With apologies to Stephen Sondheim: Send in the clowns. There ought to be clowns. But wait, they're already here.

How many Republican candidates can one get into one of those miniature cars in the center ring of the presidential circus now playing an extended gig in various locations throughout the country? There are already some 14 or is it 15 who want to be the GOP's nominee for the job no one in his right mind would want in the first place.

Among the latest, of course, are the comb over champion of the western world, Donald Trump and the specialist in traffic jams, Gov. Chris Christie of New Jersey. But then you all know that unless you're comatose, which is entirely possible given the stultifying bombardment of announcement and pronouncements presented day and night by the 24 hour media. And the finale won't take place for another year and a half.

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What the late Will Rogers could do with this material is almost unimaginable. He once introduced Franklin Roosevelt, then an aspiring occupant of the White House, by not doing so, saying only that he wasn't going to waste any time on a mere candidate. Well there are enough "mere candidates" in this free for all to exhaust even him.

The sad thing is that each new entrant gets a fresh round of speculation from the national media and takes his place in the percentage game. You know, Trump is now in second or third place in the polls after having broadly accused the largest ethnic voting bloc in the nation of being unfit for citizenship. The immigrants crossing our southern borders are, he contends, drug dealers and rapists and who knows what else.

You tell them, Donald; that is the all white bread audiences in places like Iowa and New Hampshire, which play so large in the nominating process but are hardly representative of the national electorate.

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By the way, you said nothing about the Spanish-speaking laborers and skilled workers who do the jobs that keep our real estate humming from houses to commercial building projects, probably some of yours.

There is no doubt given the circumstances that Trump has courage. It certainly takes that to fly in the face of a party in dire need of receiving a healthy slice of the Hispanic vote to succeed. NBC and Univision and a growing list of others - an estimated $50 million worth - have severed ties with Trump for slandering a relatively sizable number of their customers. But that's chump change for a billionaire.

After I had written nasty things about a state and its characteristics, my editor Bob Chase had said, "listen, kid, it's one thing to take on an individual, but quite another to ascribe morally questionable activities to everybody from there." But don't worry, there is little chance that the Donald and his monumental ego make it very far in the preliminary rounds of history's longest presidential campaign. His is an ego trip.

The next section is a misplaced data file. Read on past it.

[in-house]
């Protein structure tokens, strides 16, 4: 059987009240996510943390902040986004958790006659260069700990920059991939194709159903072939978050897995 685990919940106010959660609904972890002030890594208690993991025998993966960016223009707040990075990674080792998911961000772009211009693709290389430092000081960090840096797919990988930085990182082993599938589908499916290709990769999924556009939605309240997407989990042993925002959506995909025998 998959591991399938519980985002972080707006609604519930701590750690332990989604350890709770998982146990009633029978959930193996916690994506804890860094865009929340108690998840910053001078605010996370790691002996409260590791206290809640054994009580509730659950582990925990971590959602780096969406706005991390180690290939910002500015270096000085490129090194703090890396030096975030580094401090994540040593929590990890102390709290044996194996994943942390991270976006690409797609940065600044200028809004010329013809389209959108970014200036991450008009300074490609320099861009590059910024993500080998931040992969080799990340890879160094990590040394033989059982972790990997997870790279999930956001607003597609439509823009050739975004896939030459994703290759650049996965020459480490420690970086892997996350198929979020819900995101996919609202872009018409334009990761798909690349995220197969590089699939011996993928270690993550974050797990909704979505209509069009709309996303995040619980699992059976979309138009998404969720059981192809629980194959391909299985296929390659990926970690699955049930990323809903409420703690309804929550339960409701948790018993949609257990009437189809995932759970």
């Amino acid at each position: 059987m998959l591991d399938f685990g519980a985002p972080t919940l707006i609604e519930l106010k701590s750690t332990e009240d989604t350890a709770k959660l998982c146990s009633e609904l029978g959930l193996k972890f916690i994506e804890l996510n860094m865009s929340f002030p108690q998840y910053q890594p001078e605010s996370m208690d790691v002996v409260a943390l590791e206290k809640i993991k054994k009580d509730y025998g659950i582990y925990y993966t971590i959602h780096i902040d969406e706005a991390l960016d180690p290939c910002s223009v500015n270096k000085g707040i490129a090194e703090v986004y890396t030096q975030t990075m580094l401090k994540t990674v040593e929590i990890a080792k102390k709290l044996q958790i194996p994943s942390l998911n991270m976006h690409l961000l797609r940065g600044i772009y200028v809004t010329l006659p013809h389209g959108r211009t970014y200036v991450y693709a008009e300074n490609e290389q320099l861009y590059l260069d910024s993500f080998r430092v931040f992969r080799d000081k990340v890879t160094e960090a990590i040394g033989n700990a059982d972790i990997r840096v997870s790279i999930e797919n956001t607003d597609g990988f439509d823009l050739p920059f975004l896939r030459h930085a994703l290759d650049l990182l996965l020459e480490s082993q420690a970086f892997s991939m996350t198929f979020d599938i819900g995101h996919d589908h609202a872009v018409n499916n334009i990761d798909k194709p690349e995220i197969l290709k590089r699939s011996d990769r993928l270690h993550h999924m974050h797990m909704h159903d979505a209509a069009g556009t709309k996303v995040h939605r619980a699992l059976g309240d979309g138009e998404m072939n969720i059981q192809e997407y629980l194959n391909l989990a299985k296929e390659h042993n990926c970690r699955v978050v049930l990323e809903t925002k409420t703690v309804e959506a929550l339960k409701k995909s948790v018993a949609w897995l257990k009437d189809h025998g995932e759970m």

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The same can be said for most of the wannabes including Christy, who might have had a shot had he been able to control his appetite for silly competitive beat-downs, not to mention food. Does anyone really want a president who can't control his gastronomic impulses even after he underwent some kind of internal readjustment? Does he take time off for a ham sandwich and a sack of doughnuts before he pushes the red button? Here's this guy who built his reputation on an "in your face" reaction to opponents and critics who expects to be liked enough afterwards to vote for him. That probably includes those constituents in Fort Lee, N.J. who endured the world's largest vehicle backup because of his vindictive staff members who wanted to get even for lack of support from a local politician.

I forgot to mention a third recent GOP entrant. Bobby Jindal, the relatively mild mannered governor of Louisiana. I was at a Christian Science Monitor breakfast a while back when he was the feature. He seemed like a nice enough little fellow although he spent the whole time yakking about the core curriculum and sidestepping any serious discussion about the state of the nation otherwise. Snore.

The great dour clown prince, Emmett Kelly, would feel right at home with at least half this line up. But maybe even he would have to smile.

Dan Thomasson is an op-ed columnist for Tribune News Service and a former vice president of Scripps Howard Newspapers.